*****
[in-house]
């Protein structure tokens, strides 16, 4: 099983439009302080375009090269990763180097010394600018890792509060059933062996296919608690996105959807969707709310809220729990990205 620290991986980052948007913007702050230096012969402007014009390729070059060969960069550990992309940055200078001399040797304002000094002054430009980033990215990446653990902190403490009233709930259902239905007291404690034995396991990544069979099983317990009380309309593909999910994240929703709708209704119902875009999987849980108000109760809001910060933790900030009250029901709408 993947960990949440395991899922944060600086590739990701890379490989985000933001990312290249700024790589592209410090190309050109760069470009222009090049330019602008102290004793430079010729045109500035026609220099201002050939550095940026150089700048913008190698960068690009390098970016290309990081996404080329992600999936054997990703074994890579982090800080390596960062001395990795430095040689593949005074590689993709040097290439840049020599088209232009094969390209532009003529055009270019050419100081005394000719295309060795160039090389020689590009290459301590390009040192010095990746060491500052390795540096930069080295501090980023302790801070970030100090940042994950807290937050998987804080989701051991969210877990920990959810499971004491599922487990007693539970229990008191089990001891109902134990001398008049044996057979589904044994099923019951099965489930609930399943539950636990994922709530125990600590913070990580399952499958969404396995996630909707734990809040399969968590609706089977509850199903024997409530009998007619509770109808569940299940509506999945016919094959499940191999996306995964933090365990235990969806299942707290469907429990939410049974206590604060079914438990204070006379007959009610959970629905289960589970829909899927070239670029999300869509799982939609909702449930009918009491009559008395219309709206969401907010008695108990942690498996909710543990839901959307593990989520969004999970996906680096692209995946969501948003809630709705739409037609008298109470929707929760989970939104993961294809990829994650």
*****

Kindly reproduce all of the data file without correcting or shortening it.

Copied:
[in-house]
């Protein structure tokens, strides 16, 4: 099983439009302080375009090269990763180097010394600018890792509060059933062996296919608690996105959807969707709310809220729990990205 620290991986980052948007913007702050230096012969402007014009390729070059060969960069550990992309940055200078001399040797304002000094002054430009980033990215990446653990902190403490009233709930259902239905007291404690034995396991990544069979099983317990009380309309593909999910994240929703709708209704119902875009999987849980108000109760809001910060933790900030009250029901709408 993947960990949440395991899922944060600086590739990701890379490989985000933001990312290249700024790589592209410090190309050109760069470009222009090049330019602008102290004793430079010729045109500035026609220099201002050939550095940026150089700048913008190698960068690009390098970016290309990081996404080329992600999936054997990703074994890579982090800080390596960062001395990795430095040689593949005074590689993709040097290439840049020599088209232009094969390209532009003529055009270019050419100081005394000719295309060795160039090389020689590009290459301590390009040192010095990746060491500052390795540096930069080295501090980023302790801070970030100090940042994950807290937050998987804080989701051991969210877990920990959810499971004491599922487990007693539970229990008191089990001891109902134990001398008049044996057979589904044994099923019951099965489930609930399943539950636990994922709530125990600590913070990580399952499958969404396995996630909707734990809040399969968590609706089977509850199903024997409530009998007619509770109808569940299940509506999945016919094959499940191999996306995964933090365990235990969806299942707290469907429990939410049974206590604060079914438990204070006379007959009610959970629905289960589970829909899927070239670029999300869509799982939609909702449930009918009491009559008395219309709206969401907010008695108990942690498996909710543990839901959307593990989520969004999970996906680096692209995946969501948003809630709705739409037609008298109470929707929760989970939104993961294809990829994650």